Yet another time security practitioners should brace themselves and check their coffee supplies due to a set of recently identified vulnerabilities in the Wi-Fi standard. Collectively called FragAttacks, these flaws affect nearly all wireless-enabled devices and allow adversaries to take control over the vulnerable systems to intercept secret information. Mathy Vanhoef, a security expert who revealed these mind-blowing bugs, indicates that literally all Wi-Fi products are impacted at least by a single issue, with most of them vulnerable to several flaws.
FragAttacks, which stand for fragmentation and aggregation attacks, derive from the initial design of Wi-Fi protocols and several programming misconfigurations introduced to Wi-Fi devices. In total, security researchers have identified 12 issues that might result in sensitive data exfiltration. Notably, the revealed bugs impact all modern security protocols of Wi-Fi, including WPA3 specification and WEP. This means that some of the identified vulnerabilities were introduced back in 1997, affecting wireless products for more than two decades.
The good news is that protocol design issues are hard to exploit and there is no evidence these flaws have ever been leveraged in the wild. Yet, there only three vulnerabilities affecting the Wi-Fi standard itself. Other bugs stem from programming lapses that are very trivial to utilize.
An insightful paper from Mathy Vanhoef, a seasoned expert in Wi-Fi security, highlights at least three exploitation scenarios. First of all, adversaries might abuse the vulnerabilities to get the victim’s login details. Secondly, hackers can exploit exposed Internet-of-Things (IoT) devices by activating and deactivating a smart power socket. Thirdly, the security holes could be abused to proceed with sophisticated attacks, including those aimed at seizing control over outdated Windows 7 installations inside a local network.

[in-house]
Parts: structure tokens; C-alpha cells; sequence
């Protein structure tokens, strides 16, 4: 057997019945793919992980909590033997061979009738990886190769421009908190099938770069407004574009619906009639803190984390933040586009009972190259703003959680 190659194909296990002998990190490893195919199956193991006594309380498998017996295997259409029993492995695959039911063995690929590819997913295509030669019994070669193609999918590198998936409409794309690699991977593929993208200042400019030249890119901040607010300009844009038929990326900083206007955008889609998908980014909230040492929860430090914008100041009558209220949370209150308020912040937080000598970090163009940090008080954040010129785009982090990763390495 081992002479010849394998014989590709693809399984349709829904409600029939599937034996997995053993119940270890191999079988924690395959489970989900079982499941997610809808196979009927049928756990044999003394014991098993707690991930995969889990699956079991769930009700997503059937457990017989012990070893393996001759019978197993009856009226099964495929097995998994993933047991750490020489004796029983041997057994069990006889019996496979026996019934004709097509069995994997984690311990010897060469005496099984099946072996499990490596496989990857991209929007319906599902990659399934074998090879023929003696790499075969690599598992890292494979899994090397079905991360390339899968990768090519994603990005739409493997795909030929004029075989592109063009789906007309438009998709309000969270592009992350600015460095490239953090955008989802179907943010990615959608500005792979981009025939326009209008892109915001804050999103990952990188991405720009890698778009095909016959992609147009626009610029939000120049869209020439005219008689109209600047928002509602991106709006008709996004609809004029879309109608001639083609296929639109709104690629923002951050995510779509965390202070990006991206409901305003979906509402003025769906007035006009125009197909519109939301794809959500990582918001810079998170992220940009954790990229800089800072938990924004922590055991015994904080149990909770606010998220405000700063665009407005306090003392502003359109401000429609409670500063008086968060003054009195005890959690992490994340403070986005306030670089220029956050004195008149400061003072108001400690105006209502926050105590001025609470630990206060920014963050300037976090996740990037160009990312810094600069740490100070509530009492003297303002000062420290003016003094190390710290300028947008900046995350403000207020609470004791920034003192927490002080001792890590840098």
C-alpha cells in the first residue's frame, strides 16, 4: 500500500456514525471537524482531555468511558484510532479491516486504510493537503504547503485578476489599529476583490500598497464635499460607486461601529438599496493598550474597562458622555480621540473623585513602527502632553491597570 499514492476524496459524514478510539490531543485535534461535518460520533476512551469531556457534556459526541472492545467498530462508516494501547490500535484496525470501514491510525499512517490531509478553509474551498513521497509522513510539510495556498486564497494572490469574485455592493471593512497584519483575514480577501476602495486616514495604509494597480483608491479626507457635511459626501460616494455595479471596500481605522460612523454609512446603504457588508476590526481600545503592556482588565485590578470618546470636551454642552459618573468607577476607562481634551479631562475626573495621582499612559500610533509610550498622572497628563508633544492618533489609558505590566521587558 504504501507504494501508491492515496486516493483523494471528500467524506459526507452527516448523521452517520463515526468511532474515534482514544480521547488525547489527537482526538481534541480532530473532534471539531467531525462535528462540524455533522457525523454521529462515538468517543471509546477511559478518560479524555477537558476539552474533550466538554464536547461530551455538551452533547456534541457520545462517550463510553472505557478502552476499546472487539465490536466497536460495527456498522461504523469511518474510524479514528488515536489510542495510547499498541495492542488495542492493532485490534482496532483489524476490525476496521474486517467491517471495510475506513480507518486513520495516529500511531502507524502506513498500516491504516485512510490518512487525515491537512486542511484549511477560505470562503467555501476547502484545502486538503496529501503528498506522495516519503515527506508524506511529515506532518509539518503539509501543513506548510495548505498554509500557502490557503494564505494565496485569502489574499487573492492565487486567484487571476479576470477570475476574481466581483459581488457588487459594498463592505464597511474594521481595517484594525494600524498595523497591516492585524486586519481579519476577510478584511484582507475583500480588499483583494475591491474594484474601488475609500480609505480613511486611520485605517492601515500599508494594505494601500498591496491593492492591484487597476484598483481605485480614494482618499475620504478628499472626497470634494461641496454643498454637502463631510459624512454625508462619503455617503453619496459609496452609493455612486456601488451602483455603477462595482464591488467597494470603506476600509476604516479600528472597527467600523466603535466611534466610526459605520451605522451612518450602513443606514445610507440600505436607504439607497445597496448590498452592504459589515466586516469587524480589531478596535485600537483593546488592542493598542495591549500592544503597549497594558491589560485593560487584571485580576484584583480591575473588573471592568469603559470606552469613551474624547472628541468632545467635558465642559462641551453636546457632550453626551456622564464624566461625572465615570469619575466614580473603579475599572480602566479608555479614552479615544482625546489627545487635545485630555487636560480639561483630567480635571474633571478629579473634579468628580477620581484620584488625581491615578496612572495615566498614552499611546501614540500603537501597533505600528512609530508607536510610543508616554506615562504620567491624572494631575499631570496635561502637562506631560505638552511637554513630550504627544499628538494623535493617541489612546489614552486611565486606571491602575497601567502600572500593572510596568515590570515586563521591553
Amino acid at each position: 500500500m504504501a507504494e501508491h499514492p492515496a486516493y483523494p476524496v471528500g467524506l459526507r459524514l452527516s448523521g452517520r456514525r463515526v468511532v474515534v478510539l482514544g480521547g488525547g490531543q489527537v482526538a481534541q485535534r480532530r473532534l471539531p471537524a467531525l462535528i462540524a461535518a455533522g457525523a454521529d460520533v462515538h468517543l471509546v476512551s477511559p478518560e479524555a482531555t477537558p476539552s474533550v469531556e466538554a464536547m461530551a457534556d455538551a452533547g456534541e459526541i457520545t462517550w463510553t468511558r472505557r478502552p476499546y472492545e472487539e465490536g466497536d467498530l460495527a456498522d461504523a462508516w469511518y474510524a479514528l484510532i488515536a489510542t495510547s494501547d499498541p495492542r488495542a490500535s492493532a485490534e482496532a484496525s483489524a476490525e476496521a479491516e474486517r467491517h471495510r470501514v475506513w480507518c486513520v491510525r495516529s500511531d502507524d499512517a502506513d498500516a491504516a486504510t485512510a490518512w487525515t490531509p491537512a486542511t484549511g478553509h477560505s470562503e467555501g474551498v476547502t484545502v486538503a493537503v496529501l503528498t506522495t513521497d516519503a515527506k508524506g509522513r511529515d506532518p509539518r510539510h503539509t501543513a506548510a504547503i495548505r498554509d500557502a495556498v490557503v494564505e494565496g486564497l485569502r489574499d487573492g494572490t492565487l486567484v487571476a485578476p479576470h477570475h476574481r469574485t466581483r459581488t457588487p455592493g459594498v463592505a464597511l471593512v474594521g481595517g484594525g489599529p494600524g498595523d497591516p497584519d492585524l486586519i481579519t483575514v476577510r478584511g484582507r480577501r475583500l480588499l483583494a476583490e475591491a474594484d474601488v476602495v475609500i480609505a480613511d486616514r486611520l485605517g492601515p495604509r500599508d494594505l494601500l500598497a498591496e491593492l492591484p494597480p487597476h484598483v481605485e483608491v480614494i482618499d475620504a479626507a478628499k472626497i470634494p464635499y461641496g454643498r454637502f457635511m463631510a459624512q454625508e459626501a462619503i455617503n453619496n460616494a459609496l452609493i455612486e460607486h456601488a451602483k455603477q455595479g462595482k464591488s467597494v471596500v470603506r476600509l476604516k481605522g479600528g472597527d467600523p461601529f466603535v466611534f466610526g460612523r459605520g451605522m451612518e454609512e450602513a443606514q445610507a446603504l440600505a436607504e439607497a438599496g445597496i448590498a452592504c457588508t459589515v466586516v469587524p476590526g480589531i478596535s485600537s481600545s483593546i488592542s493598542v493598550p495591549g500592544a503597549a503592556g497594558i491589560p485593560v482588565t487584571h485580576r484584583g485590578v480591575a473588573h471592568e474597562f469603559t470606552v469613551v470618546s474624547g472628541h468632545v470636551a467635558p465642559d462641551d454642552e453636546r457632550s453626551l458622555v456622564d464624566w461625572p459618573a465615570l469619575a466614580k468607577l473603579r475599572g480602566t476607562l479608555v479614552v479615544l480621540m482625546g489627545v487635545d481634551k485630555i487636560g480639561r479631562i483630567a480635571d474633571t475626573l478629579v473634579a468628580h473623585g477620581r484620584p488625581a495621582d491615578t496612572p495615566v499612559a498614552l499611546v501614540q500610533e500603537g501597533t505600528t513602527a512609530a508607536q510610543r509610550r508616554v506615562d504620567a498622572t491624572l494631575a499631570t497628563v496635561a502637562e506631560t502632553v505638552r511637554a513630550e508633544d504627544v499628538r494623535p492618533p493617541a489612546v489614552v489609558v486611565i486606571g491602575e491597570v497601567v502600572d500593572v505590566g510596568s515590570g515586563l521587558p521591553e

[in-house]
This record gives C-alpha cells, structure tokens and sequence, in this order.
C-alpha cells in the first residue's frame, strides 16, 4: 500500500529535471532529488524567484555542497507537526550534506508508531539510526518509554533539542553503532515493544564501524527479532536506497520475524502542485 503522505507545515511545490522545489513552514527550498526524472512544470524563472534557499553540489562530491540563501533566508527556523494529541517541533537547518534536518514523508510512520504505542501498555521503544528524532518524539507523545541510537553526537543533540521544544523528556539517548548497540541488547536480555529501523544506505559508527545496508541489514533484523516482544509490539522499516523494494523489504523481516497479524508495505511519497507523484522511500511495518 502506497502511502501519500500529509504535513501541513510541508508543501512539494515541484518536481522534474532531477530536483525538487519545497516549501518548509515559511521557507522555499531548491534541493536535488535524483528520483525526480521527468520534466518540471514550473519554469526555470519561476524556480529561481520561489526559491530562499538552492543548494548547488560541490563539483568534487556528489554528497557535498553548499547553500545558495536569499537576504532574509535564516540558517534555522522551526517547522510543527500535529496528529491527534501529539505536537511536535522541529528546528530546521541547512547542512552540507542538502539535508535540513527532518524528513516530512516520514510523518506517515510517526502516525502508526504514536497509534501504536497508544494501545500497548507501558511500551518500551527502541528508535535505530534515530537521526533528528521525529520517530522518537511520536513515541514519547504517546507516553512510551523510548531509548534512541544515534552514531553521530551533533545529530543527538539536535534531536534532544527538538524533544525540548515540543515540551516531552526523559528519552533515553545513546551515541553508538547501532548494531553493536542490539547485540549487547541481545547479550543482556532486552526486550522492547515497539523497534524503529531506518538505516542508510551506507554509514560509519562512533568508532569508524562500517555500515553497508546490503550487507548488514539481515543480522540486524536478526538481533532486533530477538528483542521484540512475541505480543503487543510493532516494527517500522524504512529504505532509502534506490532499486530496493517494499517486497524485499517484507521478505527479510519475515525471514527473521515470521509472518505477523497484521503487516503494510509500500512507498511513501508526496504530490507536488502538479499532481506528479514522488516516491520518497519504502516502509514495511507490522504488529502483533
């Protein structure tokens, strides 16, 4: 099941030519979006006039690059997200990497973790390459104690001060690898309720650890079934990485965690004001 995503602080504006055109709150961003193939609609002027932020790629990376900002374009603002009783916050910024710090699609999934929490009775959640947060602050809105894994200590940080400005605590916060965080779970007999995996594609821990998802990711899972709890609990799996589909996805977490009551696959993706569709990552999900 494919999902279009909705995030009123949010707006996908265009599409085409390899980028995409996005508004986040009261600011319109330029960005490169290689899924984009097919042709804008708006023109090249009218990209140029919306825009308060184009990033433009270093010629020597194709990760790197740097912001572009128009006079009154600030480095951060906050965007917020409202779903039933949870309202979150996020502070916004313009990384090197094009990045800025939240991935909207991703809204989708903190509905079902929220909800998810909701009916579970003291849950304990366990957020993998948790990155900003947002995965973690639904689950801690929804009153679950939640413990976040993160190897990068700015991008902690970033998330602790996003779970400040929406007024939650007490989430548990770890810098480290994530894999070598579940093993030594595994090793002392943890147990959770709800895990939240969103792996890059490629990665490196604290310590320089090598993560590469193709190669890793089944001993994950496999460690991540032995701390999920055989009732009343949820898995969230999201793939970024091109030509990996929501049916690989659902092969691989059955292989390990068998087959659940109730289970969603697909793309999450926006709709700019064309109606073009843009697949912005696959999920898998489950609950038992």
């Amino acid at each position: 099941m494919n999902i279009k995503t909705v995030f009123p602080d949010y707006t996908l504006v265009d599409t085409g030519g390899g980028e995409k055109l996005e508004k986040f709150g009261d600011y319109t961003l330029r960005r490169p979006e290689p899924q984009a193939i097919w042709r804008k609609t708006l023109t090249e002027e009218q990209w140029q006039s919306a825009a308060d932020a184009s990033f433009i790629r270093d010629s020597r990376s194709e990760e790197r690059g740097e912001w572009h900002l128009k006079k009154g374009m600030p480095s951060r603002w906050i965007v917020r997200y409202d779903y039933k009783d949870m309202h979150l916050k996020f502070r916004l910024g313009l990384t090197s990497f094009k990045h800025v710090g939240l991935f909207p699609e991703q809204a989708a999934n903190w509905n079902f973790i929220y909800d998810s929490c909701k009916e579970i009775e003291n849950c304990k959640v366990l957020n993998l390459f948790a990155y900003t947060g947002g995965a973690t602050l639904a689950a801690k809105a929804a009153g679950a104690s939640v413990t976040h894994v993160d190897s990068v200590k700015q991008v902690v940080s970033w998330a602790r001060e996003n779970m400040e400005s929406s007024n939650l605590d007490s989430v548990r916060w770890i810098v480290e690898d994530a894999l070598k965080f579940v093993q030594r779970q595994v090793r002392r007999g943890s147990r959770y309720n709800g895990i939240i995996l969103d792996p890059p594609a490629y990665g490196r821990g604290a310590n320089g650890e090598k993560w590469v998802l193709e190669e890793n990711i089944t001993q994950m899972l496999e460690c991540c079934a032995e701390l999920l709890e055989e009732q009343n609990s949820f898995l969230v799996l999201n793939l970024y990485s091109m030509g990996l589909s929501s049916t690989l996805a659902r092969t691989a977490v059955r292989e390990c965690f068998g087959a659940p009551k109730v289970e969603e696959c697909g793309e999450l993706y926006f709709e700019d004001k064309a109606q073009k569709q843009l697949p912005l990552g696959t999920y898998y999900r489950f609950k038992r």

Researchers believe that existing Wi-Fi flaws might be leveraged to serve two major goals: steal confidential details and take control of vulnerable machines in one’s private network. The second objective is more menacing but likely since smart home and IoT devices frequently lack relevant updates alongside proper cybersecurity defenses.
The batch of FragAttack vulnerabilities were publicly disclosed after a nine-month embargo period used by the Wi-Fi Alliance to modernize its standard and guidelines under the supervision of the Industry Consortium for Advancement of Security on the Internet (ICASI). Also, the Alliance teamed up with prominent Wi-Fi product vendors to push out firmware patches. The latest ICASI statement reveals a comprehensive overview of existing mitigations and indicates that not all vendors released the required updates. Users are urged to inspect the existing advisories and patch their devices as soon as possible.
To assist the cybersecurity community in their efforts to combat FragAttacks, the SOC Prime Team released a community Sigma rule helping to detect the presence of vulnerabilities on your network. This piece of code is a simple keyword rule that looks for 12 possible CVEs associated with FragAttack. Although this rule does not detect the CVE behavior itself, it might be useful in alerting SecOps teams about the threats endangering organizational infrastructure.
The rule has translations to the following languages:
SIEM: Azure Sentinel, ArcSight, QRadar, Splunk, Graylog, Sumo Logic, ELK Stack, LogPoint, Humio, FireEye
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